I found some of the artifacts amazing, because they rarely appear outside history museums.




The first thing people did after getting up was wash and get dressed.

Unlike the utilitarian version people now practice, this elaborate ritual required the assistance of dozens of servants and typically took hours.

All those paintings of women washing and dressing make more sense now.

The display also had silver makeup sets, highly decorated brushes, and elaborate clothes.




People ate breakfast next.

This too was long and elaborate, involving dozens of silver items each of which had a specific purpose.

The display had many examples, all finely crafted.

I’m beginning to wonder how people accomplished anything with all this social custom to attend to (supposedly, Louis XIV make his court incredibly elaborate in part so his courtiers would
Touchdown!Touchdown!Touchdown!

Houston Lamar scores late in the second quarter
have no time to conspire against him!)




After breakfast, the day’s activities could begin.

Women mostly spent the day socializing (chores, after all, were for servants) while men attended to the family business.

Unlike today, most men worked at home.

Accordingly, visiting someone’s house to do business was a sign of respect.

The displays have elaborately carved desks and more paintings.

Many portraits showed papers and props to illustrate the source of the sitter’s wealth.




Elaborate social ritual continued long after the sun set.

Nearly every night, the wealthy attended society balls and other elaborate parties.

Every single one had elaborate rituals to both dress and get ready beforehand, and to unwind afterwards.

One patron commissioned a pair of paintings showing him and his wife preparing for a masked ball, and returning home afterward.

The paintings eventually were split up, and the museum acquired one.

The show has them together for the first time in decades.


Contemporary Arts Museum of Houston





The Houston Museum of Fine Arts sits in the middle of an area called the Museum District.
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A small sampling of the cheerleader routines along the sidelines


Since the city actively disdains planning, the district happened due to museum directors deciding to site their buildings near already existing museums.

A block of minimalist concrete sits across a side street from the art museum, which holds the Contemporary Arts Museum of Houston.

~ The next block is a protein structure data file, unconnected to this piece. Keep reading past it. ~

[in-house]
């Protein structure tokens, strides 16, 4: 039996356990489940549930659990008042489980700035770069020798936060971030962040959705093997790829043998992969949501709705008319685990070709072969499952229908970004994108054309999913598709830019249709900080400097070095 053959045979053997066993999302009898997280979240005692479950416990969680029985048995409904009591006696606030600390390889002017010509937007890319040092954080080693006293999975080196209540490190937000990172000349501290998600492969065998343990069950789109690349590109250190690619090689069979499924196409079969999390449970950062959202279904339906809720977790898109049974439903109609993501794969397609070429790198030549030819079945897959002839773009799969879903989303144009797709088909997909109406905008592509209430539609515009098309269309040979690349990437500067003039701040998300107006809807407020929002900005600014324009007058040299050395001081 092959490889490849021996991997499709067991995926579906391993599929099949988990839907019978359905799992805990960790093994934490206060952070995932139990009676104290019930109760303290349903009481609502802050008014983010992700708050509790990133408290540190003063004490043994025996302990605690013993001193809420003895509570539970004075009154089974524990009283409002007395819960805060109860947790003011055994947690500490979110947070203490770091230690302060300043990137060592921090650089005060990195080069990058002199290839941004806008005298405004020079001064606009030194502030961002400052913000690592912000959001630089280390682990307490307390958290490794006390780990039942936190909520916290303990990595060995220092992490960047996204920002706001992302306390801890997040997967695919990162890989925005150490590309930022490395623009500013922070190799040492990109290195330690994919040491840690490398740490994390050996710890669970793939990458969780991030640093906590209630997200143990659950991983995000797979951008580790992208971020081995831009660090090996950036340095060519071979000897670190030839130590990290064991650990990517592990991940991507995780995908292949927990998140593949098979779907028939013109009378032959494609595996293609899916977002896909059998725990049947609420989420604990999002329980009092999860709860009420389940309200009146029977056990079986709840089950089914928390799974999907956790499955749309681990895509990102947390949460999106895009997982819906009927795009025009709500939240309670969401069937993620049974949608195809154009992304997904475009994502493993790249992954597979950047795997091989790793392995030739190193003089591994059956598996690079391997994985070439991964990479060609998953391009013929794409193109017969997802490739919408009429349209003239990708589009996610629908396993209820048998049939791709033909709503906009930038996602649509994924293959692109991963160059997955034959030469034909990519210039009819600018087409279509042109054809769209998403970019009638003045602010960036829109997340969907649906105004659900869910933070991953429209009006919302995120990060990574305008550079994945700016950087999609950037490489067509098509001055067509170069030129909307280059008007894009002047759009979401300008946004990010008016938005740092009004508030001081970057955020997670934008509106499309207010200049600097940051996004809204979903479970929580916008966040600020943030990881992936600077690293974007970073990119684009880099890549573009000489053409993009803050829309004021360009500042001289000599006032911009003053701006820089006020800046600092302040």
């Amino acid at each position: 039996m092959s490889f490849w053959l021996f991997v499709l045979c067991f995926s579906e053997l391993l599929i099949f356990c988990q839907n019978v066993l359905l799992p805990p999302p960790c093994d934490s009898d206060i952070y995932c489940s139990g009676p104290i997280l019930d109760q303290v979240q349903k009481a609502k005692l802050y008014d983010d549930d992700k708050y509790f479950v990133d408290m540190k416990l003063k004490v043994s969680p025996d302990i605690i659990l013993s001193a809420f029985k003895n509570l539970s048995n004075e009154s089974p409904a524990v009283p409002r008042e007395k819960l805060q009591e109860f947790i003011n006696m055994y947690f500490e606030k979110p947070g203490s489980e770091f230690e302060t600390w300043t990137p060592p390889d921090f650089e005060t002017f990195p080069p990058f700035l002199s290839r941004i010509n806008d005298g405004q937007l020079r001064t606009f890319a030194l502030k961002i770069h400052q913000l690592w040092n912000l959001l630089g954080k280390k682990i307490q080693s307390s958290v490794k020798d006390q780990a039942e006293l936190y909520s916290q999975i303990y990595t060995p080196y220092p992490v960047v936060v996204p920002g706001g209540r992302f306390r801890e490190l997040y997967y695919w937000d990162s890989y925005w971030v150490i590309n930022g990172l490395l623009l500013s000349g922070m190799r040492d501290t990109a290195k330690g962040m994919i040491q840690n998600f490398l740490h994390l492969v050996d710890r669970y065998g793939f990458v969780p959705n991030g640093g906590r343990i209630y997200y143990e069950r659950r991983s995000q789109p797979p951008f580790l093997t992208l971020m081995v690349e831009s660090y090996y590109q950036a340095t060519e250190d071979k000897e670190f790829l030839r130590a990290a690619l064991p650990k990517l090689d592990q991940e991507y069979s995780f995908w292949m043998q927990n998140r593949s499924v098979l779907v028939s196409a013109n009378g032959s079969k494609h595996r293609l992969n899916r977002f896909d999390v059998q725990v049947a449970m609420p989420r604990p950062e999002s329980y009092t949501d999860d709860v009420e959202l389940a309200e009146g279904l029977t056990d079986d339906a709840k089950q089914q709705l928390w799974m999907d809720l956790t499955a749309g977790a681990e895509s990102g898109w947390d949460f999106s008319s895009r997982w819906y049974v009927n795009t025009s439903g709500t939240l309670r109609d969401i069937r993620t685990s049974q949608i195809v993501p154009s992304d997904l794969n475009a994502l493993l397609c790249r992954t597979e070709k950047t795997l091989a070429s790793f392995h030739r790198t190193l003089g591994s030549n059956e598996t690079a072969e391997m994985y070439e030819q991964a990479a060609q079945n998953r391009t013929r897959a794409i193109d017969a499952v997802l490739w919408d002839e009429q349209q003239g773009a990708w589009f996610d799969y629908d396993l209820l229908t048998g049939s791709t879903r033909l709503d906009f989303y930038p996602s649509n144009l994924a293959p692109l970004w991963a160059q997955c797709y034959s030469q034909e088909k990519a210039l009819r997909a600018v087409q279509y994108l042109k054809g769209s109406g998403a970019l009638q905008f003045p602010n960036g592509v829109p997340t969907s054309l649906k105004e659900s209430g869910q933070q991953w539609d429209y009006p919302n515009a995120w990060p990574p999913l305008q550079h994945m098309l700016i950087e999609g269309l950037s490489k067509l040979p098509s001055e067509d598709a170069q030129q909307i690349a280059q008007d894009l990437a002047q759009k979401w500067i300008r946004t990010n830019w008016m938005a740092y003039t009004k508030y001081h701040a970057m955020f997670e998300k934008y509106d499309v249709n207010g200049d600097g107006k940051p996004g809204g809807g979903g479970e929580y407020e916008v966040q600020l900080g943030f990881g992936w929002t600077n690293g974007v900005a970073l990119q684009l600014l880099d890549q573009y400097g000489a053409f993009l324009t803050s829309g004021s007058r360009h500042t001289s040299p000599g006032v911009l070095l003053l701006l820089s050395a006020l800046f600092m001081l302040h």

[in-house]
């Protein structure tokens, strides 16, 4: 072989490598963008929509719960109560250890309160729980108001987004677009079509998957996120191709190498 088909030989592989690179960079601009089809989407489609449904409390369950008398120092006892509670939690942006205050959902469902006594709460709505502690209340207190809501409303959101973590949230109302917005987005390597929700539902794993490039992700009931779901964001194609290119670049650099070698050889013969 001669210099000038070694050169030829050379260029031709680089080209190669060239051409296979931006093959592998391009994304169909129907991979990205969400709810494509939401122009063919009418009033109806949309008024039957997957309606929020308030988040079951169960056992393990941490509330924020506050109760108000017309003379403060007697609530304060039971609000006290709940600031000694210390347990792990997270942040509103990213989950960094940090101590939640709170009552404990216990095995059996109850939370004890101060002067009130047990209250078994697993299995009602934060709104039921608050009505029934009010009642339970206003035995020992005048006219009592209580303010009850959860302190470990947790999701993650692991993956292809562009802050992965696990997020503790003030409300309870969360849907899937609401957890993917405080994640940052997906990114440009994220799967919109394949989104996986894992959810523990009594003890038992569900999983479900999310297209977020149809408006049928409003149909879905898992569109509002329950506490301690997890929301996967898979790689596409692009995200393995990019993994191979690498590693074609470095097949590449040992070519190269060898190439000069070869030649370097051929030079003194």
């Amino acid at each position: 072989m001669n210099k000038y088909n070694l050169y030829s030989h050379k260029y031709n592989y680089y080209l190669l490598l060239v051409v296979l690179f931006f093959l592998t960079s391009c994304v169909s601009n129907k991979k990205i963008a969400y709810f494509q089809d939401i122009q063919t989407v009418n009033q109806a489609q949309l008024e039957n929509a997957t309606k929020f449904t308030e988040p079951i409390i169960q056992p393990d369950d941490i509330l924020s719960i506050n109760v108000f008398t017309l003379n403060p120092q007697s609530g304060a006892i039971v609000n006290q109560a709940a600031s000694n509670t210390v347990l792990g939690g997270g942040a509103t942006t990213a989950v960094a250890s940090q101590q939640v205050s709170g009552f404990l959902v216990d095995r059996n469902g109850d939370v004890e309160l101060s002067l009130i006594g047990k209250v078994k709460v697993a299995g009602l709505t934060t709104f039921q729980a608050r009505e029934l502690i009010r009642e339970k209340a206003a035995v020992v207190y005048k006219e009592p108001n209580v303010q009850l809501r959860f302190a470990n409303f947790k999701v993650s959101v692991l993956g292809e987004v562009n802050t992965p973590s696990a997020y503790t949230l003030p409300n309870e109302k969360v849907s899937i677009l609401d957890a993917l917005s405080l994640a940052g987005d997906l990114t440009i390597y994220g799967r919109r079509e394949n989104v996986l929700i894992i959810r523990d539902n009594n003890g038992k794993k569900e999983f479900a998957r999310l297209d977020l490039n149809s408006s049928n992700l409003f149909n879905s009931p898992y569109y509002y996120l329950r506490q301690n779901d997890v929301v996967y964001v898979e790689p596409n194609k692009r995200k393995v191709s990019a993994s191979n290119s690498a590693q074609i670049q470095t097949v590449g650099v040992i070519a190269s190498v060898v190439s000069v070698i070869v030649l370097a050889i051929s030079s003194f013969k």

My guidebook states that they show some of the most boundary pushing art in Texas.

It can be hit or miss depending on the show, but usually has far more of the former.




That minimalist architecture made getting in difficult.

The museum has no obvious entrance!

After walking around for five minutes, I found a narrow crack in the concrete which lead to the entrance door.

The only clue is the sign for the museum itself nearby.




Inside, the entire building is one large room, with a second one in the basement.

The main room held a survey show of artist Donald Moffett.

He has experimented with different media throughout his career.

He created a series of painting/sculpture hybrids where he painted a canvas with a primary color, cut it with long knife strokes, and then folded the resulting strips onto
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Lamar marching band at halftime
a wall.

The results look very interesting when done well.

He did a series of works projecting videos onto canvases.

These were highly political.

He edited footage of the Watergate Congressional hearings to emphasize that the committee contained only one African American, Barbara Jordan from Texas.

He also produced a series of sketches while observing the trial of Ronald Edward Gay, accused of murdering a gay man in rural Virginia.




The downstairs room contained the type of highly conceptual show I really hate, With Me…You by Glen Fogel.

Large projections of engagement ring ads taken from the QVC shopping network played on the walls.

These were next to large copies of breakup letters former girlfriends sent the artist.

I believe the message of the installation is that the popular media version of romantic love is cheap and fraudulent, but I couldn’t tell from the work.


Friday Night Lights





Tonight, I saw an important slice of Texas culture.

Today is Friday, and a fall Friday night in Texas means a state obsession: high school football .